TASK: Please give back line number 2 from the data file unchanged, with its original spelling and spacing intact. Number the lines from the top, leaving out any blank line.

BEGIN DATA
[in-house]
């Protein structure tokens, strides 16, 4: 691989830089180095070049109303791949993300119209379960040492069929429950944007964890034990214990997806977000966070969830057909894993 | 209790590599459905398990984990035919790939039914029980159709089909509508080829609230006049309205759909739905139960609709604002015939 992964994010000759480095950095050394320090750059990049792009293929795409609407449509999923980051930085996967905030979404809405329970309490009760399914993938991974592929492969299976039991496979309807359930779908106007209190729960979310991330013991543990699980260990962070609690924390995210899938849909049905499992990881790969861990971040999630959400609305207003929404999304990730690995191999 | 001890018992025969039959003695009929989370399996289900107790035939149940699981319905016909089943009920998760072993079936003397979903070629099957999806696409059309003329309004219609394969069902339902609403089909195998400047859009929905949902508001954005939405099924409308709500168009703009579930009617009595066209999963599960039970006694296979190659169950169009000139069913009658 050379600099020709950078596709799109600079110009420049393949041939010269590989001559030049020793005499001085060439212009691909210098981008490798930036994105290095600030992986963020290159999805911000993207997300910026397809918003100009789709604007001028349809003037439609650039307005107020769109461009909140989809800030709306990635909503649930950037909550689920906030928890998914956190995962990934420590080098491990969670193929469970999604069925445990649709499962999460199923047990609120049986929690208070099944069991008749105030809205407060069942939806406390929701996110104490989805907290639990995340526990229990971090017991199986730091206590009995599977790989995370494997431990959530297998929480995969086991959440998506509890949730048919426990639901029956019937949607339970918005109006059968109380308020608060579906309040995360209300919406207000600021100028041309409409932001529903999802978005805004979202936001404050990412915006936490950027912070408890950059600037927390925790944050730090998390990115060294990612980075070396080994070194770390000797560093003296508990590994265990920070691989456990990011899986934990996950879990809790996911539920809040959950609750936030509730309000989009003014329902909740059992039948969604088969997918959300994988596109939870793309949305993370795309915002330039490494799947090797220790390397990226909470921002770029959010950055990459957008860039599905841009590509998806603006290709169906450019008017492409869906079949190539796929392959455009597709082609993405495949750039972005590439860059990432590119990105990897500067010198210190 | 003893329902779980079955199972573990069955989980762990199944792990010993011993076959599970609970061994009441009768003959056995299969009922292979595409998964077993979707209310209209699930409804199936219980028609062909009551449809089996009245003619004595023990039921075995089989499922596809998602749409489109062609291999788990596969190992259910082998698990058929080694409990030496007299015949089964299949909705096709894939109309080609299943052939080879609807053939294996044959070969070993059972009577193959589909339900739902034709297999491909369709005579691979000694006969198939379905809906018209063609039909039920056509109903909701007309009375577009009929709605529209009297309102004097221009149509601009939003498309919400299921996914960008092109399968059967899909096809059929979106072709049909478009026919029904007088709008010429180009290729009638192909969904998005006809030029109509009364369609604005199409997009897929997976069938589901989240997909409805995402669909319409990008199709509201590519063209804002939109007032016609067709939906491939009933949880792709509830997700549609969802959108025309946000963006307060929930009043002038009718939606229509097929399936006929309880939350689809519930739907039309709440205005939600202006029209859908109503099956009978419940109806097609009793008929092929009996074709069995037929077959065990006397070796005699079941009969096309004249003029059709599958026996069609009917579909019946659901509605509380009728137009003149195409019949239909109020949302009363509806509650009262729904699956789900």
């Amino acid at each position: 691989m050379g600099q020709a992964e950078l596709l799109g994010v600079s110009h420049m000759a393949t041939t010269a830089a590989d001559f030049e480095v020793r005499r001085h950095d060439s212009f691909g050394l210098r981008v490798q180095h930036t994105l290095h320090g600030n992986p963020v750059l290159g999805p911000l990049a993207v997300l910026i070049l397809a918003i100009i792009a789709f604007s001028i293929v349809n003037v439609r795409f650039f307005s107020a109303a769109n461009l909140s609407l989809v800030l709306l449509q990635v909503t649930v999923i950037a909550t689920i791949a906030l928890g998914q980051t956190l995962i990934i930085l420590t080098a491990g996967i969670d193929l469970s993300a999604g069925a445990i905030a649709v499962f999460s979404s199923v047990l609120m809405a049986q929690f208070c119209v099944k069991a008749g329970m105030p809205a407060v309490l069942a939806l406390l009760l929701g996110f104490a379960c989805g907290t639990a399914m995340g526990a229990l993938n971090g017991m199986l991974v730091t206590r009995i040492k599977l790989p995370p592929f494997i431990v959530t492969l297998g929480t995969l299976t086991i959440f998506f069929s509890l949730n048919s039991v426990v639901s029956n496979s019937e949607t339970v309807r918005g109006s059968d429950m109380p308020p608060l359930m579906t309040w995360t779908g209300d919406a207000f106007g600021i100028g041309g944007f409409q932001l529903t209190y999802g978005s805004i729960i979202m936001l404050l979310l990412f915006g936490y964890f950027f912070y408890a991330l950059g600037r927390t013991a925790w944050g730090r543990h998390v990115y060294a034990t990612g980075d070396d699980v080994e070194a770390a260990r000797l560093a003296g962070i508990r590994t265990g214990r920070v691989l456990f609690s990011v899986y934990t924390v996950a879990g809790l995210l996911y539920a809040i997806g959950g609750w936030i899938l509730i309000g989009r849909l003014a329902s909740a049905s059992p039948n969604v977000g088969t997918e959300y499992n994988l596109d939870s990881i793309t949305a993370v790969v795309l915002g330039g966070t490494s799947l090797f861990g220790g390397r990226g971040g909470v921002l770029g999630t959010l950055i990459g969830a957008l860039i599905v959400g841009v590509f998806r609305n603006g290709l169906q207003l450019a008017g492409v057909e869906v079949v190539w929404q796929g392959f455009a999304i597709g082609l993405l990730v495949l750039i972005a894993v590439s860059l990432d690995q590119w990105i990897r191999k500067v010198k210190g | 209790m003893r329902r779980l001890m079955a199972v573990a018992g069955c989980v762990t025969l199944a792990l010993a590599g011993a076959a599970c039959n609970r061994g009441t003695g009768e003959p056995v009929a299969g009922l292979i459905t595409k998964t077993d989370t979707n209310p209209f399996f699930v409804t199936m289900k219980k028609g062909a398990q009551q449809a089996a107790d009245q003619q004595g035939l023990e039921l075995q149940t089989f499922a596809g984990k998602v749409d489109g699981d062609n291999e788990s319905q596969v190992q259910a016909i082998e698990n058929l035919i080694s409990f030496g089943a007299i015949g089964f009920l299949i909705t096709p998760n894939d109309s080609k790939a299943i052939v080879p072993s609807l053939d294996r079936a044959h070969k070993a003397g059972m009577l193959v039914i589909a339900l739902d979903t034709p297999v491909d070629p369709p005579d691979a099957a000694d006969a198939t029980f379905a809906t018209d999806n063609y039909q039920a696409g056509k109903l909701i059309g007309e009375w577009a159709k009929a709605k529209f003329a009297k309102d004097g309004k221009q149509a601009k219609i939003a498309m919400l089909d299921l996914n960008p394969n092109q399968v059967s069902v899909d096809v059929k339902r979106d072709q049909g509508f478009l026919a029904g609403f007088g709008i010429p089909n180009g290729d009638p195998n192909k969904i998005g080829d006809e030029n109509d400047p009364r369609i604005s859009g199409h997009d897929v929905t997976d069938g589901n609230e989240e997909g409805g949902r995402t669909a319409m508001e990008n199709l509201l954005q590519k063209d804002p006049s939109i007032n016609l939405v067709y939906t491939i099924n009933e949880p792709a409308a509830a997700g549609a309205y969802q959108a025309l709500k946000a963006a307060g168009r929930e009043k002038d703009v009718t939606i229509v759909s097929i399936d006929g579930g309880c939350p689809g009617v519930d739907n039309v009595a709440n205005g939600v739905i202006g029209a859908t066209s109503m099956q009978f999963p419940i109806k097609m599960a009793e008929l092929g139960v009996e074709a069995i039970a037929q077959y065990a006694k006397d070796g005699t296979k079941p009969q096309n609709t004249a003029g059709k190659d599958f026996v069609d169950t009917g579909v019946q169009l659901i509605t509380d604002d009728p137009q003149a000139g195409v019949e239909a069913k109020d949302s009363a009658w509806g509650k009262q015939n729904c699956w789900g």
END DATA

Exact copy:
């Protein structure tokens, strides 16, 4: 691989830089180095070049109303791949993300119209379960040492069929429950944007964890034990214990997806977000966070969830057909894993 | 209790590599459905398990984990035919790939039914029980159709089909509508080829609230006049309205759909739905139960609709604002015939 992964994010000759480095950095050394320090750059990049792009293929795409609407449509999923980051930085996967905030979404809405329970309490009760399914993938991974592929492969299976039991496979309807359930779908106007209190729960979310991330013991543990699980260990962070609690924390995210899938849909049905499992990881790969861990971040999630959400609305207003929404999304990730690995191999 | 001890018992025969039959003695009929989370399996289900107790035939149940699981319905016909089943009920998760072993079936003397979903070629099957999806696409059309003329309004219609394969069902339902609403089909195998400047859009929905949902508001954005939405099924409308709500168009703009579930009617009595066209999963599960039970006694296979190659169950169009000139069913009658 050379600099020709950078596709799109600079110009420049393949041939010269590989001559030049020793005499001085060439212009691909210098981008490798930036994105290095600030992986963020290159999805911000993207997300910026397809918003100009789709604007001028349809003037439609650039307005107020769109461009909140989809800030709306990635909503649930950037909550689920906030928890998914956190995962990934420590080098491990969670193929469970999604069925445990649709499962999460199923047990609120049986929690208070099944069991008749105030809205407060069942939806406390929701996110104490989805907290639990995340526990229990971090017991199986730091206590009995599977790989995370494997431990959530297998929480995969086991959440998506509890949730048919426990639901029956019937949607339970918005109006059968109380308020608060579906309040995360209300919406207000600021100028041309409409932001529903999802978005805004979202936001404050990412915006936490950027912070408890950059600037927390925790944050730090998390990115060294990612980075070396080994070194770390000797560093003296508990590994265990920070691989456990990011899986934990996950879990809790996911539920809040959950609750936030509730309000989009003014329902909740059992039948969604088969997918959300994988596109939870793309949305993370795309915002330039490494799947090797220790390397990226909470921002770029959010950055990459957008860039599905841009590509998806603006290709169906450019008017492409869906079949190539796929392959455009597709082609993405495949750039972005590439860059990432590119990105990897500067010198210190 | 003893329902779980079955199972573990069955989980762990199944792990010993011993076959599970609970061994009441009768003959056995299969009922292979595409998964077993979707209310209209699930409804199936219980028609062909009551449809089996009245003619004595023990039921075995089989499922596809998602749409489109062609291999788990596969190992259910082998698990058929080694409990030496007299015949089964299949909705096709894939109309080609299943052939080879609807053939294996044959070969070993059972009577193959589909339900739902034709297999491909369709005579691979000694006969198939379905809906018209063609039909039920056509109903909701007309009375577009009929709605529209009297309102004097221009149509601009939003498309919400299921996914960008092109399968059967899909096809059929979106072709049909478009026919029904007088709008010429180009290729009638192909969904998005006809030029109509009364369609604005199409997009897929997976069938589901989240997909409805995402669909319409990008199709509201590519063209804002939109007032016609067709939906491939009933949880792709509830997700549609969802959108025309946000963006307060929930009043002038009718939606229509097929399936006929309880939350689809519930739907039309709440205005939600202006029209859908109503099956009978419940109806097609009793008929092929009996074709069995037929077959065990006397070796005699079941009969096309004249003029059709599958026996069609009917579909019946659901509605509380009728137009003149195409019949239909109020949302009363509806509650009262729904699956789900």